2. Methods

2.1. Sites and Data Processing

[5] We analyzed CO2 and water flux data measured by the eddy covariance technique from 23 different sites in Europe from 1996 to 2003 that were submitted to the CARBOEUROFLUX database, resulting in a total of 93 annual data sets (see auxiliary material Table S1). The sites occupy climates from cold and wet boreal in northern Europe, maritime and sub-continental temperate in central Europe, and sub-humid and semi-arid Mediterranean climates in the southern Europe (see auxiliary material Figures S1 and S2) and include both managed and almost unmanaged forests of different age classes.

[6] These data sets were processed using a standardized methodology. The fluxes of CO2 were first corrected for within-canopy CO2 storage, then controlled for insufficient turbulence (u* filtered) and outliers (‘spikes’), and gap-filled and partitioned into gross primary productivity and ecosystem respiration [Reichstein et al., 2005; Papale et al., 2006]. Uncertainties of flux estimates due to the u*-selection criterion, spike detection, storage correction, gap-filling, and flux-partitioning have been quantified as discussed in the above-mentioned publications. These combined uncertainties fall within the range of 13 and 92 g C m−2 year−1 (median 49 g C m−2 yr−1).

[7] Systematic errors in eddy covariance fluxes due to non-ideal observation conditions (e.g., advection [Aubinet et al., 2005] and the imbalance in the energy budget) are under intensive research and remain to be quantified exactly. However, total error is certainly below the value of 200 gC m−2 yr−1 that is conservatively assumed by the Monte-Carlo analysis of the regression results as discussed below.

2.2. Regression Analysis

[8] Mean annual temperature (MAT), an index of water availability (IWA) and annual potential radiation (Rpot) were related to the carbon dioxide fluxes derived from eddy covariance with a stratified linear regression. For this empirical analysis we split the data set into two populations by a threshold of potentially available radiation energy (Rpot,threshold) of 8.8 TJ m−2 yr−1, which corresponds to a latitude of approx. 52°N and which yielded the best overall regressions. The simple stratified linear regression model is:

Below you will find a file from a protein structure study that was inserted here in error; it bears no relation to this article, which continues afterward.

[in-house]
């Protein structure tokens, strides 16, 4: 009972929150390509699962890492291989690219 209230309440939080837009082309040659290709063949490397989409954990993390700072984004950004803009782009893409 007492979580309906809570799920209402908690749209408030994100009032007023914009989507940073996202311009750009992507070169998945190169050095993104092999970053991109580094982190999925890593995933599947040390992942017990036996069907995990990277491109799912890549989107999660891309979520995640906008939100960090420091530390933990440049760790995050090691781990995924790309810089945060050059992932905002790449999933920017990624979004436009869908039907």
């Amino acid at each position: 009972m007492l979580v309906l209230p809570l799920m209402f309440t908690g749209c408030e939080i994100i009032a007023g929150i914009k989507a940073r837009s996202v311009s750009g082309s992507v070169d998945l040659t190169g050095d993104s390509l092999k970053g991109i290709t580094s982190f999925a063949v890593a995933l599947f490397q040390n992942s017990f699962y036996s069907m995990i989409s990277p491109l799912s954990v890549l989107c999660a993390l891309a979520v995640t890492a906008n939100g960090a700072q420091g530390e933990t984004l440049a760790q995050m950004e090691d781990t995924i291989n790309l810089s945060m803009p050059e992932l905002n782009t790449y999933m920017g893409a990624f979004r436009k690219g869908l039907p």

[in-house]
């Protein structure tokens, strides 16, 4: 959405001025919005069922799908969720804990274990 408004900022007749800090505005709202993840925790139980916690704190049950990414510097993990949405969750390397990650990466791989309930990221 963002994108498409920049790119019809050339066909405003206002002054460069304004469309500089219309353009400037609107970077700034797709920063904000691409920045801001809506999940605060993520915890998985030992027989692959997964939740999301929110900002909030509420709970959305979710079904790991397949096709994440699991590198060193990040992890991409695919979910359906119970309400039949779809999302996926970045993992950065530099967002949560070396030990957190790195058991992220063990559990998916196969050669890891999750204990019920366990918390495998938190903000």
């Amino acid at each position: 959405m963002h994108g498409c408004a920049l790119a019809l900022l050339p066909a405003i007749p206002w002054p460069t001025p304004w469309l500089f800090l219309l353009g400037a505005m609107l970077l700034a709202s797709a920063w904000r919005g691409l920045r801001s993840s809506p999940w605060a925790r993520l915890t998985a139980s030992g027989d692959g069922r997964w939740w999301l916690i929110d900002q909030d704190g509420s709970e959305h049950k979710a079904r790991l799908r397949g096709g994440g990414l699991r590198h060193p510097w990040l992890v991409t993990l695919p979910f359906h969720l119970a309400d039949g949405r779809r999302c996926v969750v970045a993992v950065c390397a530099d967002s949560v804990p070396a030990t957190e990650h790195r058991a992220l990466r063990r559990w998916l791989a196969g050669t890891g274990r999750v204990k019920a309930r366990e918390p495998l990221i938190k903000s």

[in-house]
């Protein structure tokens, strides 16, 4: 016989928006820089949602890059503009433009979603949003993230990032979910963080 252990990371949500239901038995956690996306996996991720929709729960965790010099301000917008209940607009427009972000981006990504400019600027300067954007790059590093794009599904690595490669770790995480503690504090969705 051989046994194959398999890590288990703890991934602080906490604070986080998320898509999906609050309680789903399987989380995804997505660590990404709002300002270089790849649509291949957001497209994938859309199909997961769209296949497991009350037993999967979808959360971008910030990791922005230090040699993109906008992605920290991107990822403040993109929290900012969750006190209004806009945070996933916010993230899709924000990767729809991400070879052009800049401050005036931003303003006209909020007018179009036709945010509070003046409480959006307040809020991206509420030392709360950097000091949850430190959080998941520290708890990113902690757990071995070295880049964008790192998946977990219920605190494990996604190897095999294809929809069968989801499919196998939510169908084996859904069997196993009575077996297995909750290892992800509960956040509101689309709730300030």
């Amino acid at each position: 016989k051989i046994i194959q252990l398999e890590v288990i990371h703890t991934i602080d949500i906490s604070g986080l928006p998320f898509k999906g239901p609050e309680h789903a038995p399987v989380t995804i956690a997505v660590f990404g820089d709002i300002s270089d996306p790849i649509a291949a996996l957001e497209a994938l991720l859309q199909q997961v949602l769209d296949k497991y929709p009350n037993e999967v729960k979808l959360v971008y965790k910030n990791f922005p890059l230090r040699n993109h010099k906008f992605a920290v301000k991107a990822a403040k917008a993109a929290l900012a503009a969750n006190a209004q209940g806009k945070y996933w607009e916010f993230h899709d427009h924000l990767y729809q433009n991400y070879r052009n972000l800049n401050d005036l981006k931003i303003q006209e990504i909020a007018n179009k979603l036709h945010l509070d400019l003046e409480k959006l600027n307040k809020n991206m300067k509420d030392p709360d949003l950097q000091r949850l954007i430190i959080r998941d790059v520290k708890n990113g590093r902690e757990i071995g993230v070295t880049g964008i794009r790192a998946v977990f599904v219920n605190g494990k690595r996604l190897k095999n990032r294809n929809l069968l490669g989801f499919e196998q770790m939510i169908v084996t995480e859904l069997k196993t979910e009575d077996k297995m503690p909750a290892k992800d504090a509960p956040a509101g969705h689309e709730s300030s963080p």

equation image

where aMAT, bMAT, aIWA, and bIWA are the regression coefficients, MAT (°C), IWA (dimensionless) and Rpot,threshold are as defined above, and y represents annual GPP, TER or NEP, respectively. All flux units are kg C m−2 yr−1.

[9] Mean annual temperature was calculated as the mean over all half-hourly temperature observations. We define the IWA as the ratio of annual actual to potential evapotranspiration (AET/PET), where AET is derived from the eddy covariance latent heat flux measurements and PET using the Penman-Monteith equation with a zero canopy resistance. Since AET does not depend on soil water availability alone but also on the vegetation (e.g., LAI) the IWA does not fully isolate limitation by water availability; this could be refined in the future. Apart from the direct application of this regression (equation 1) to the data, we evaluated the robustness of the results against potential errors in the annual sums of NEP, TER, and GPP. Therefore we performed a Monte-Carlo simulation by adding an error of either + or −200 g C m−2 yr−1 to the annual flux of each site and year. For each site and year the sign of the error was randomly and independently assigned. We performed the regression analysis on 500 simulated fluxes to obtain a distribution of the explained variance by the regression model. Clearly, the added error is much larger than expected in reality. Hence, our approach is conservative and the results robust against errors in annual carbon fluxes.

2.3. Analysis of Modeled and Observed Ecosystem Respiration

[10] Ecosystem respiration was modeled at three Mediterranean sites with seasonal drought and ample information on soil hydraulic properties with the BIOME-BGC model (version 4.11) [Thornton et al., 2002] driven by local meteorology. The standard parameterizations for evergreen broadleaf forest and shrubland were used and a spin-up run was performed until soil carbon pools reached equilibrium. Both daily model output of ecosystem respiration and daily ecosystem respiration estimates derived from eddy covariance measurements were analyzed using the same diagnostic regression model: